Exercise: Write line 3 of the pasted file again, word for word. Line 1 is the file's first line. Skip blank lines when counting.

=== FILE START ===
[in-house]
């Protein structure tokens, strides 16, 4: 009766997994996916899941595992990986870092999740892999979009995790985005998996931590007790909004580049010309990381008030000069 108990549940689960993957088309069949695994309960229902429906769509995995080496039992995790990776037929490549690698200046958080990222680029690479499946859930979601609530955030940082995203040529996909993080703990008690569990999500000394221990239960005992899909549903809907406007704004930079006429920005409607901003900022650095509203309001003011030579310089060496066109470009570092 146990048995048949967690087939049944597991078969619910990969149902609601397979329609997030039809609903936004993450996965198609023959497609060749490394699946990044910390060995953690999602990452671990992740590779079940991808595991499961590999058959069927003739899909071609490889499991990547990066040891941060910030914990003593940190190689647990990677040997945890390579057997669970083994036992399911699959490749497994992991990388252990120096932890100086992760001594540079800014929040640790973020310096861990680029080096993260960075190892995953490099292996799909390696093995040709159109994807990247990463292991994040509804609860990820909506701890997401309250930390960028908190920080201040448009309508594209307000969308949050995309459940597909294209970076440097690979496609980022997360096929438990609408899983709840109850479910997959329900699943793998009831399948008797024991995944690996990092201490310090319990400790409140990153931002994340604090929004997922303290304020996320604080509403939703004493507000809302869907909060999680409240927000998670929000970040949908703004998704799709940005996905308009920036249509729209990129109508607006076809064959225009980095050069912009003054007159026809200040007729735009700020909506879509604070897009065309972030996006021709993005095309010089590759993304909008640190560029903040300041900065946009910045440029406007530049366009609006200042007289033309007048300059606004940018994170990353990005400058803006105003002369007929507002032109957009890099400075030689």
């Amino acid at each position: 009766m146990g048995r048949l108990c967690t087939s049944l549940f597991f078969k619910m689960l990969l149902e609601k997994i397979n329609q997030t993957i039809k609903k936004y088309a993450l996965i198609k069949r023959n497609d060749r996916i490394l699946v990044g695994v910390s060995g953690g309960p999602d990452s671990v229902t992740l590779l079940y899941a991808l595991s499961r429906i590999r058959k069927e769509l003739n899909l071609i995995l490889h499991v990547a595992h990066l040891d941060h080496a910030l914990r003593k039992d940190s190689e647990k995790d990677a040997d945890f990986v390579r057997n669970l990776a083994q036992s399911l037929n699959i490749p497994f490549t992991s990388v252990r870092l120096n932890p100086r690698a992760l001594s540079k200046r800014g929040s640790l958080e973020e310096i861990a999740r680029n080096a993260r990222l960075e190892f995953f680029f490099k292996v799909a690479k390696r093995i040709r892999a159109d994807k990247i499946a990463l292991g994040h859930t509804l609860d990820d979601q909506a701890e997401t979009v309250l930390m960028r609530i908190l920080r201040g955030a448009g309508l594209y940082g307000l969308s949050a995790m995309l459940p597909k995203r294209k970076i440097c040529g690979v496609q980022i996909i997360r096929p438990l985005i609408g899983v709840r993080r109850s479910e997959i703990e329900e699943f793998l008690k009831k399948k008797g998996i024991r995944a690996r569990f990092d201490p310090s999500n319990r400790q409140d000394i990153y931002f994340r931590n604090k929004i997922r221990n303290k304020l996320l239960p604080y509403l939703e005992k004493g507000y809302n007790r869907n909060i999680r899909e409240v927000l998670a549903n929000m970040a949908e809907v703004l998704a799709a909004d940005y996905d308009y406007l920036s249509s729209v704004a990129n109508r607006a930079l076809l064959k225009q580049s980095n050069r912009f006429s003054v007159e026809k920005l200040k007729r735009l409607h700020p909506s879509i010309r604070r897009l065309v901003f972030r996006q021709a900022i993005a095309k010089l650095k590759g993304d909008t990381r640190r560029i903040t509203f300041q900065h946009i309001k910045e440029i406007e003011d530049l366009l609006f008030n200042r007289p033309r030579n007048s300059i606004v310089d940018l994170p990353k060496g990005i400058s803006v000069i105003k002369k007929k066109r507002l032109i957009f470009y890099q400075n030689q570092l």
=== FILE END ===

């Amino acid at each position: 009766m146990g048995r048949l108990c967690t087939s049944l549940f597991f078969k619910m689960l990969l149902e609601k997994i397979n329609q997030t993957i039809k609903k936004y088309a993450l996965i198609k069949r023959n497609d060749r996916i490394l699946v990044g695994v910390s060995g953690g309960p999602d990452s671990v229902t992740l590779l079940y899941a991808l595991s499961r429906i590999r058959k069927e769509l003739n899909l071609i995995l490889h499991v990547a595992h990066l040891d941060h080496a910030l914990r003593k039992d940190s190689e647990k995790d990677a040997d945890f990986v390579r057997n669970l990776a083994q036992s399911l037929n699959i490749p497994f490549t992991s990388v252990r870092l120096n932890p100086r690698a992760l001594s540079k200046r800014g929040s640790l958080e973020e310096i861990a999740r680029n080096a993260r990222l960075e190892f995953f680029f490099k292996v799909a690479k390696r093995i040709r892999a159109d994807k990247i499946a990463l292991g994040h859930t509804l609860d990820d979601q909506a701890e997401t979009v309250l930390m960028r609530i908190l920080r201040g955030a448009g309508l594209y940082g307000l969308s949050a995790m995309l459940p597909k995203r294209k970076i440097c040529g690979v496609q980022i996909i997360r096929p438990l985005i609408g899983v709840r993080r109850s479910e997959i703990e329900e699943f793998l008690k009831k399948k008797g998996i024991r995944a690996r569990f990092d201490p310090s999500n319990r400790q409140d000394i990153y931002f994340r931590n604090k929004i997922r221990n303290k304020l996320l239960p604080y509403l939703e005992k004493g507000y809302n007790r869907n909060i999680r899909e409240v927000l998670a549903n929000m970040a949908e809907v703004l998704a799709a909004d940005y996905d308009y406007l920036s249509s729209v704004a990129n109508r607006a930079l076809l064959k225009q580049s980095n050069r912009f006429s003054v007159e026809k920005l200040k007729r735009l409607h700020p909506s879509i010309r604070r897009l065309v901003f972030r996006q021709a900022i993005a095309k010089l650095k590759g993304d909008t990381r640190r560029i903040t509203f300041q900065h946009i309001k910045e440029i406007e003011d530049l366009l609006f008030n200042r007289p033309r030579n007048s300059i606004v310089d940018l994170p990353k060496g990005i400058s803006v000069i105003k002369k007929k066109r507002l032109i957009f470009y890099q400075n030689q570092l």